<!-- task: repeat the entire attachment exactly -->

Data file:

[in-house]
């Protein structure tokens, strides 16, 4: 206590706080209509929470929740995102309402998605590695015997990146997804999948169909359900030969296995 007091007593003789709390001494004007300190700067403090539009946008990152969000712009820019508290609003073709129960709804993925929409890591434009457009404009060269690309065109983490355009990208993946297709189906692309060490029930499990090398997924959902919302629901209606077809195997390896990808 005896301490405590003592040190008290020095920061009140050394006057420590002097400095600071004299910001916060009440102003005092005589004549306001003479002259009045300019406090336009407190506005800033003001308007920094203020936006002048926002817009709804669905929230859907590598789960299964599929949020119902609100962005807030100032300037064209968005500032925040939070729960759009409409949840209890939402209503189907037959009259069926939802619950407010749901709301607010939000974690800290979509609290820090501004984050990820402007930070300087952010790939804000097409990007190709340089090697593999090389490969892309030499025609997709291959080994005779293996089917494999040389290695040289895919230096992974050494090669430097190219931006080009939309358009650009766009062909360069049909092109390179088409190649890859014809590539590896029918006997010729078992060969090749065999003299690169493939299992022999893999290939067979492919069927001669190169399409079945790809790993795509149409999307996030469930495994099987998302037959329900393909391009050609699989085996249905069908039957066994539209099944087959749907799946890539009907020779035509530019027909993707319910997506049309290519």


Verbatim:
[in-house]
């Protein structure tokens, strides 16, 4: 206590706080209509929470929740995102309402998605590695015997990146997804999948169909359900030969296995 007091007593003789709390001494004007300190700067403090539009946008990152969000712009820019508290609003073709129960709804993925929409890591434009457009404009060269690309065109983490355009990208993946297709189906692309060490029930499990090398997924959902919302629901209606077809195997390896990808 005896301490405590003592040190008290020095920061009140050394006057420590002097400095600071004299910001916060009440102003005092005589004549306001003479002259009045300019406090336009407190506005800033003001308007920094203020936006002048926002817009709804669905929230859907590598789960299964599929949020119902609100962005807030100032300037064209968005500032925040939070729960759009409409949840209890939402209503189907037959009259069926939802619950407010749901709301607010939000974690800290979509609290820090501004984050990820402007930070300087952010790939804000097409990007190709340089090697593999090389490969892309030499025609997709291959080994005779293996089917494999040389290695040289895919230096992974050494090669430097190219931006080009939309358009650009766009062909360069049909092109390179088409190649890859014809590539590896029918006997010729078992060969090749065999003299690169493939299992022999893999290939067979492919069927001669190169399409079945790809790993795509149409999307996030469930495994099987998302037959329900393909391009050609699989085996249905069908039957066994539209099944087959749907799946890539009907020779035509530019027909993707319910997506049309290519």